‘Perpetrators Love Non-Disclosure Clauses”: Diana Falzone, the Fox News Reporter Who First Discovered the Stormy Daniels Affair, Argues Against Non-Disclosure AgreementsVanity Fair,  Diana Falzone, Thursday, 7 March 2019: “On Monday morning, The New Yorker published a piece of reportage by Jane Mayer depicting the lengths to which Fox News, my former employer, has gone to gratify Donald Trump and his administration. It’s already public knowledge that Trump tunes in to Fox regularly and has his opinions formed by the likes of Sean Hannity and Laura Ingraham. Nor would it be unexpected that Fox might benefit from a relationship with its most loyal viewer. (Among the article’s many assertions, Mayer claims that Trump wanted to block AT&T’s $85 billion acquisition of Time Warner, which ‘many people suspected’ was a personal rebuke to CNN and his old frenemy, Jeff Zucker. The deal went through.) Perhaps some readers were surprised to learn the extent to which the interests of Fox News align with Trump. Some may have been surprised, in particular, to read a passage in Mayer’s piece depicting FoxNews.com editors spiking a story from a reporter about the president’s affair with a porn star named Stormy Daniels. The reporter was eventually told, ‘Good reporting, kiddo. But Rupert wants Donald Trump to win. So just let it go.’ After the story’s publication, my phone lit up with text messages. After all, I was that reporter. But there isn’t much that I can say about the incident in Mayer’s story, because I am subject to an N.D.A. In March 2018, I settled a lawsuit that I brought against Fox News claiming gender and disability discrimination and retaliation. The settlement contained a non-disclosure clause. I was in the middle of a high-risk pregnancy and wanted to move on with my life.”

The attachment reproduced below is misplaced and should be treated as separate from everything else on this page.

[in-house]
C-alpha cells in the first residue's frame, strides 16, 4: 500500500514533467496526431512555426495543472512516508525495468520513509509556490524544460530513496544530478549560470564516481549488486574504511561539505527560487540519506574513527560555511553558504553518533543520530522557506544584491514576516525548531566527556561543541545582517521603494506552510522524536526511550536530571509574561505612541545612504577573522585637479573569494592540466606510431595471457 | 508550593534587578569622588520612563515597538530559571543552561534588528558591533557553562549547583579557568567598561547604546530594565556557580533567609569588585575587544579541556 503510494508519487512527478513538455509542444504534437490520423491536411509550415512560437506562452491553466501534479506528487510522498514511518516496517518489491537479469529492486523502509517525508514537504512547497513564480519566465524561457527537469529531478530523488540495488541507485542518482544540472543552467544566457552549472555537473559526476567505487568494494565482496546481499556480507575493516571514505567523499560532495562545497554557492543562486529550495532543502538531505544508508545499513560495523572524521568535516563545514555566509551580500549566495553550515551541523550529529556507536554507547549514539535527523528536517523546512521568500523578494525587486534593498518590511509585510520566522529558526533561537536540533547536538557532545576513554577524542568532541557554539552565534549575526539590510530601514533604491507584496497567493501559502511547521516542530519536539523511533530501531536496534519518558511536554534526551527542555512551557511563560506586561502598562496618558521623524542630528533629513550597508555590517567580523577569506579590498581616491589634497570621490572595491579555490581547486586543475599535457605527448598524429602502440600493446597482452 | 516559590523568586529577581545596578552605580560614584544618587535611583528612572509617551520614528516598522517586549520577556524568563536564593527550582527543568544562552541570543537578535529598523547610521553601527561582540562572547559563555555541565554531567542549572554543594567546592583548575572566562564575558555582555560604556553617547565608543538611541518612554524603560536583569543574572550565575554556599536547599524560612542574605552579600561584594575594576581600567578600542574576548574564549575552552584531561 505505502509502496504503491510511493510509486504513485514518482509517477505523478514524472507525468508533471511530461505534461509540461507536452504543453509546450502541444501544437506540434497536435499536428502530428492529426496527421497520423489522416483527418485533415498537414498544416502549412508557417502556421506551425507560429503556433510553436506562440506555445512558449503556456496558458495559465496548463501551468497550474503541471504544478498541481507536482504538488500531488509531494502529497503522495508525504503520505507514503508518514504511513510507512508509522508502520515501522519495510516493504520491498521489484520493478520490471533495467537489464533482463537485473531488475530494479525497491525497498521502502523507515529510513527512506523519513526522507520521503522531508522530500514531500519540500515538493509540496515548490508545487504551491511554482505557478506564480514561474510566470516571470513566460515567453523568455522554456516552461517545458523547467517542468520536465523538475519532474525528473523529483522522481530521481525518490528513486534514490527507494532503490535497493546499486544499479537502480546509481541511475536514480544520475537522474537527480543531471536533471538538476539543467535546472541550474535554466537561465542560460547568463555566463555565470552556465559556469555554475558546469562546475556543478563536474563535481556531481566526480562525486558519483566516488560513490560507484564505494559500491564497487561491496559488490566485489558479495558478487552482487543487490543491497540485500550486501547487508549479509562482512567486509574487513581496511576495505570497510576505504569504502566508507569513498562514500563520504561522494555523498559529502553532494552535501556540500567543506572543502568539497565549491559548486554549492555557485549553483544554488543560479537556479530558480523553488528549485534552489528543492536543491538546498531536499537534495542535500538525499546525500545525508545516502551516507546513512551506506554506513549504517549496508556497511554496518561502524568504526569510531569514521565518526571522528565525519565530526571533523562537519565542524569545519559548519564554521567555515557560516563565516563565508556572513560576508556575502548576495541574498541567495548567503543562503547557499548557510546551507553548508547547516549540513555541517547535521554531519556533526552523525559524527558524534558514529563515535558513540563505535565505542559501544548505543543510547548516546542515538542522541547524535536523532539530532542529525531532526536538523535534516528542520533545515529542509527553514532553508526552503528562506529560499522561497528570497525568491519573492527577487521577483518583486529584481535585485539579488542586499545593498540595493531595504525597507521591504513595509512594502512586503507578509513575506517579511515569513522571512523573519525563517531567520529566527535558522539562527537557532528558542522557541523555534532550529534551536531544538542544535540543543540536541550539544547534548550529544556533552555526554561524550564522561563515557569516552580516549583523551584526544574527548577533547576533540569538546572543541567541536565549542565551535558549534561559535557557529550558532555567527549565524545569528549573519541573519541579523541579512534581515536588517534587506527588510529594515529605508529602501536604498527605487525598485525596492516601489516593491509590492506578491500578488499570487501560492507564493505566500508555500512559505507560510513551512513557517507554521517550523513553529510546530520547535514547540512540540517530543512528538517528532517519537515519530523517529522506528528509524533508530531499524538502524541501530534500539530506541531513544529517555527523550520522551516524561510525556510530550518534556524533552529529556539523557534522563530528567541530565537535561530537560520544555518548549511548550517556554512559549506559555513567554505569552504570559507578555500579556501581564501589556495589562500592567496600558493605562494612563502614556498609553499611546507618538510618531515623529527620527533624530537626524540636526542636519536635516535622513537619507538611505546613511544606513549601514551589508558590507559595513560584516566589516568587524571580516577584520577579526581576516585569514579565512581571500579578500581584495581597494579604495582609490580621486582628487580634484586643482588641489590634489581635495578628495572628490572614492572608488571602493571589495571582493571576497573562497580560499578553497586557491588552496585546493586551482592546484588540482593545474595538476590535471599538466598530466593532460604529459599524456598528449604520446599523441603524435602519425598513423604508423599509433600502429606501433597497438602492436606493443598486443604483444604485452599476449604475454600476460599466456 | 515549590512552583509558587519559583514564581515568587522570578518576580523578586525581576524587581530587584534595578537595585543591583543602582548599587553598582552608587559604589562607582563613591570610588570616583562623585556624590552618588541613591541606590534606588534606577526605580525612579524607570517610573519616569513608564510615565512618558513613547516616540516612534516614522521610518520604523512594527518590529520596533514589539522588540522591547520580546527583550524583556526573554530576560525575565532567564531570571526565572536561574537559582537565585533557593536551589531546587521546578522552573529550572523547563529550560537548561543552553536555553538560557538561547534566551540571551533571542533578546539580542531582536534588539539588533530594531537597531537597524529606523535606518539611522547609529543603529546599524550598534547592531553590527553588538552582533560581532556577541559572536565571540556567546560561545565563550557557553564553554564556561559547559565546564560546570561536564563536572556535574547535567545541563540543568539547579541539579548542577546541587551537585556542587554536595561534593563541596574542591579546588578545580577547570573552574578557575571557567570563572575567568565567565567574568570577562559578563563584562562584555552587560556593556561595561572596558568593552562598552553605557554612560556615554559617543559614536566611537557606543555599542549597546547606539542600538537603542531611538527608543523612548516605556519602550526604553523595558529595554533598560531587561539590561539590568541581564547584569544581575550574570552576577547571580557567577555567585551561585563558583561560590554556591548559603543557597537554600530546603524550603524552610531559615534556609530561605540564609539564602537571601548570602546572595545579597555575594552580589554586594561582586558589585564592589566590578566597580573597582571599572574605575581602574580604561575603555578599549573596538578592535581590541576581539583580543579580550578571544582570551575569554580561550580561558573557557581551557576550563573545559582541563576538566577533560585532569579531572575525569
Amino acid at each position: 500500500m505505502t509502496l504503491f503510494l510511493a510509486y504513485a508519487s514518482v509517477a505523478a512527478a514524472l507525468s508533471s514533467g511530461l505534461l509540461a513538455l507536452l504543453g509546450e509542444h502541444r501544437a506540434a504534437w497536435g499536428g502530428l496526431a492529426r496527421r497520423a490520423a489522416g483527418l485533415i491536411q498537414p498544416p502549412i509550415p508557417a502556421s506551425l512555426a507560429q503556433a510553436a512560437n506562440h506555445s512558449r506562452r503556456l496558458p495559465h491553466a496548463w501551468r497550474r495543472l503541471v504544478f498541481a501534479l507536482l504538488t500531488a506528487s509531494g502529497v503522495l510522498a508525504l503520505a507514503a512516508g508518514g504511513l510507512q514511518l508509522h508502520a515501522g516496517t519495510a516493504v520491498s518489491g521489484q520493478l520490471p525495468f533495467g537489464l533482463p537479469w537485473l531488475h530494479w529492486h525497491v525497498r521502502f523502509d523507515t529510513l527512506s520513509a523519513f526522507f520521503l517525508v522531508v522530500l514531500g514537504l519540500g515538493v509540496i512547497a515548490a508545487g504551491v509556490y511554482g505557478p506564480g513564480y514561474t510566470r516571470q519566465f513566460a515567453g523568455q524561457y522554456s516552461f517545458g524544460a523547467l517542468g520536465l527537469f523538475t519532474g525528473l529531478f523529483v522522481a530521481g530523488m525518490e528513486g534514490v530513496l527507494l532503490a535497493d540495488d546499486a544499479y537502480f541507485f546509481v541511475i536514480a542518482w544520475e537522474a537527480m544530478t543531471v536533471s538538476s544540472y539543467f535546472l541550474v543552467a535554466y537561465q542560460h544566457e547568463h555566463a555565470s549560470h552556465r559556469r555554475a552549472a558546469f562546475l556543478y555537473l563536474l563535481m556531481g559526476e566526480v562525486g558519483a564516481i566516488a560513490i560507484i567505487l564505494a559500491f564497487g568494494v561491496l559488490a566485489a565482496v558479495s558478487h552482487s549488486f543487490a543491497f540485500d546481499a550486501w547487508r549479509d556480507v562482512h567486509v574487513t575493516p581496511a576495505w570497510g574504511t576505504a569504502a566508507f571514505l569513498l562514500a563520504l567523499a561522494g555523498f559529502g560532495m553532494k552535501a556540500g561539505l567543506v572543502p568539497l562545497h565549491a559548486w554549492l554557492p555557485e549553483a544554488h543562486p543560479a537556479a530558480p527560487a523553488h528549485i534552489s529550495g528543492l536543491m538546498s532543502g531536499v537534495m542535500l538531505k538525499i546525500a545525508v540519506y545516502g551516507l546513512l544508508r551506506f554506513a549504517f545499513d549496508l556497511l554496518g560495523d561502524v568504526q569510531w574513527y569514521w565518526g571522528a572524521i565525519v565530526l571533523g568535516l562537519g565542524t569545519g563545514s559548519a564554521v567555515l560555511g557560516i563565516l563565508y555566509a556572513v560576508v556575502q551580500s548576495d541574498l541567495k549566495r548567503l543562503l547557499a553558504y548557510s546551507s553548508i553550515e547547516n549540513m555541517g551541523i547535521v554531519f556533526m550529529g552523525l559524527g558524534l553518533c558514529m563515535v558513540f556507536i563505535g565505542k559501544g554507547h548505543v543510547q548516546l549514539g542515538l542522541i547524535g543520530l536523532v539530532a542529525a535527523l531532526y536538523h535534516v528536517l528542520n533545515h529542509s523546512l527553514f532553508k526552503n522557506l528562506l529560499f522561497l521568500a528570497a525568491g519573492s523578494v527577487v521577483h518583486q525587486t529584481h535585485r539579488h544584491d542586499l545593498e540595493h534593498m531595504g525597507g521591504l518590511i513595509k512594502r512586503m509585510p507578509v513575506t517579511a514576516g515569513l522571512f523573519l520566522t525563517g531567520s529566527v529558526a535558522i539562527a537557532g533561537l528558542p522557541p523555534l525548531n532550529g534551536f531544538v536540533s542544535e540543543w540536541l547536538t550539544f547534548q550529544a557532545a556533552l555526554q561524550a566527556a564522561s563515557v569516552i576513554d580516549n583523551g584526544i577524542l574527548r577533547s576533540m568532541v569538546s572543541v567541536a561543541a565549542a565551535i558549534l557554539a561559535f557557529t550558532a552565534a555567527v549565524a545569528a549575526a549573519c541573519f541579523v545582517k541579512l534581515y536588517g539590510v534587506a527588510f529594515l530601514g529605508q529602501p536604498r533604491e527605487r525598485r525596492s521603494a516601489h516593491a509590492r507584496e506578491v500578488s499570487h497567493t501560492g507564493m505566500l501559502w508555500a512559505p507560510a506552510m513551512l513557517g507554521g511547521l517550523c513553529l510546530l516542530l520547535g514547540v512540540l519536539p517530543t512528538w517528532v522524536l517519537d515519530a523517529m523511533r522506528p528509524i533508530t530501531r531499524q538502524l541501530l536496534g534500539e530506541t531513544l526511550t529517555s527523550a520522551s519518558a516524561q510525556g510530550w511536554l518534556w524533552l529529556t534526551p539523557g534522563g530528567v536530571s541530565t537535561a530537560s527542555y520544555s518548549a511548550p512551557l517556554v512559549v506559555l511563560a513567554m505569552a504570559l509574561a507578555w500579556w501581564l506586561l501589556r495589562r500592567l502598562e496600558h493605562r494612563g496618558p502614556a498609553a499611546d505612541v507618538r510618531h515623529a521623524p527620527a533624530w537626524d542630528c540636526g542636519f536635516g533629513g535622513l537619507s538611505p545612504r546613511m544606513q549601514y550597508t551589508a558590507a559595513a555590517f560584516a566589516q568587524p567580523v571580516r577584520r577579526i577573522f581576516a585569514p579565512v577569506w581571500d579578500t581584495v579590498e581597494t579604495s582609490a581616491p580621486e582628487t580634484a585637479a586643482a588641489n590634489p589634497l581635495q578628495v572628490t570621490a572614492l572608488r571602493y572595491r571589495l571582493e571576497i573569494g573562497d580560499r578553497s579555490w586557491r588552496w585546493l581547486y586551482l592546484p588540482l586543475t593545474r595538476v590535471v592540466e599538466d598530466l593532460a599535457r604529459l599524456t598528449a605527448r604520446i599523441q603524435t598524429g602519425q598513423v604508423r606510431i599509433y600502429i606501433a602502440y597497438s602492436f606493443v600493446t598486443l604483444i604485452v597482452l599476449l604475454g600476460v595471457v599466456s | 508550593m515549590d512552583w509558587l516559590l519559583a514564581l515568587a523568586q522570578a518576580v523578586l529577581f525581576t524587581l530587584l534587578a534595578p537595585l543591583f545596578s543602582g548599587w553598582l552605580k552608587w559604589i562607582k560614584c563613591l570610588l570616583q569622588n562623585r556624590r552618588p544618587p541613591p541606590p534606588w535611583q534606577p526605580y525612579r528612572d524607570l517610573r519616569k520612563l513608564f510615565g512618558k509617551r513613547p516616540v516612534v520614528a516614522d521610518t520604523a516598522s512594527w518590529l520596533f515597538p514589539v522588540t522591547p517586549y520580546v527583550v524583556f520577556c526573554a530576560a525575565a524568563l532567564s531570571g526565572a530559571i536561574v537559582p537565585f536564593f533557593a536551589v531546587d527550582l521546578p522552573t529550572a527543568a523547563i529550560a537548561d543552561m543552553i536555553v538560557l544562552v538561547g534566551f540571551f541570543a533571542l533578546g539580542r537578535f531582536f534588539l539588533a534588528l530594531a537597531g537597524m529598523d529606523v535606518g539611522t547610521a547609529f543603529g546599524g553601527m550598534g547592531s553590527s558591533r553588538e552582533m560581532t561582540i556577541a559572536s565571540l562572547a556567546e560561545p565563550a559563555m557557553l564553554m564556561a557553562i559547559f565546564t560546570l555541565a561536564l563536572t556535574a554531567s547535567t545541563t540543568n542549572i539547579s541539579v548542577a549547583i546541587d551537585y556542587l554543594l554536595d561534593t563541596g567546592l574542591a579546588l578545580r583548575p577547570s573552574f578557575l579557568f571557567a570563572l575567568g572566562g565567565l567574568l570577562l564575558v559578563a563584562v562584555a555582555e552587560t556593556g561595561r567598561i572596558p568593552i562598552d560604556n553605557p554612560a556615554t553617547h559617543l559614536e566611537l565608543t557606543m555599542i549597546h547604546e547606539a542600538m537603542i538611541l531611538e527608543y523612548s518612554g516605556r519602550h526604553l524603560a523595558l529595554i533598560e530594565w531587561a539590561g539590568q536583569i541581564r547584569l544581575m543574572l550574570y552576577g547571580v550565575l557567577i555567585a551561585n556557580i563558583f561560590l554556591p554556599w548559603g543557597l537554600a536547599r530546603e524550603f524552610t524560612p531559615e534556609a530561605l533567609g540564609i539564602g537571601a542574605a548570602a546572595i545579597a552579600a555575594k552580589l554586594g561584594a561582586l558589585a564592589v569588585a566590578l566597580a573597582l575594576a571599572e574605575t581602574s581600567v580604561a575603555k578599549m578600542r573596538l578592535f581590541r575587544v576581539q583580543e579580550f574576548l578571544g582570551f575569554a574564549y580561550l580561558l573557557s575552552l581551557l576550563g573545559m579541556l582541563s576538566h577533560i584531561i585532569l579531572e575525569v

Staff in the U.S. Embassy in Saudi Arabia Say Jared Kushner Shut Them Out of Saudi Meetings. When a member of the administration travels overseas, the embassy often helps coordinate the trip. Not when Jared Kushner meets with his buddy Saudi Crown Prince Mohammed bin Salman. The Daily Beast, Erin Banco, Thursday, 7 March 2019: “Officials and staffers in the U.S. embassy in Riyadh said they were not read in on the details of Jared Kushner’s trip to Saudi Arabia or the meetings he held with members of the country’s royal court last week, according to three sources with knowledge of the trip. And that’s causing concern not only in the embassy but also among members of Congress. On his trip to the Middle East, Kushner stopped in Riyadh. While there, he met with Saudi Crown Prince Mohammed bin Salman and King Salman to discuss U.S.-Saudi cooperation, the Israeli-Palestinian conflict and economic investment in the region, according to the White House. But no one from the embassy in Riyadh was in the meetings, according to those same sources. The State Department did have a senior official in attendance, but he was not part of the State Department team in Saudi. He is a senior member of the department focused on Iran, according to a source with direct knowledge of the official’s presence in Riyadh.”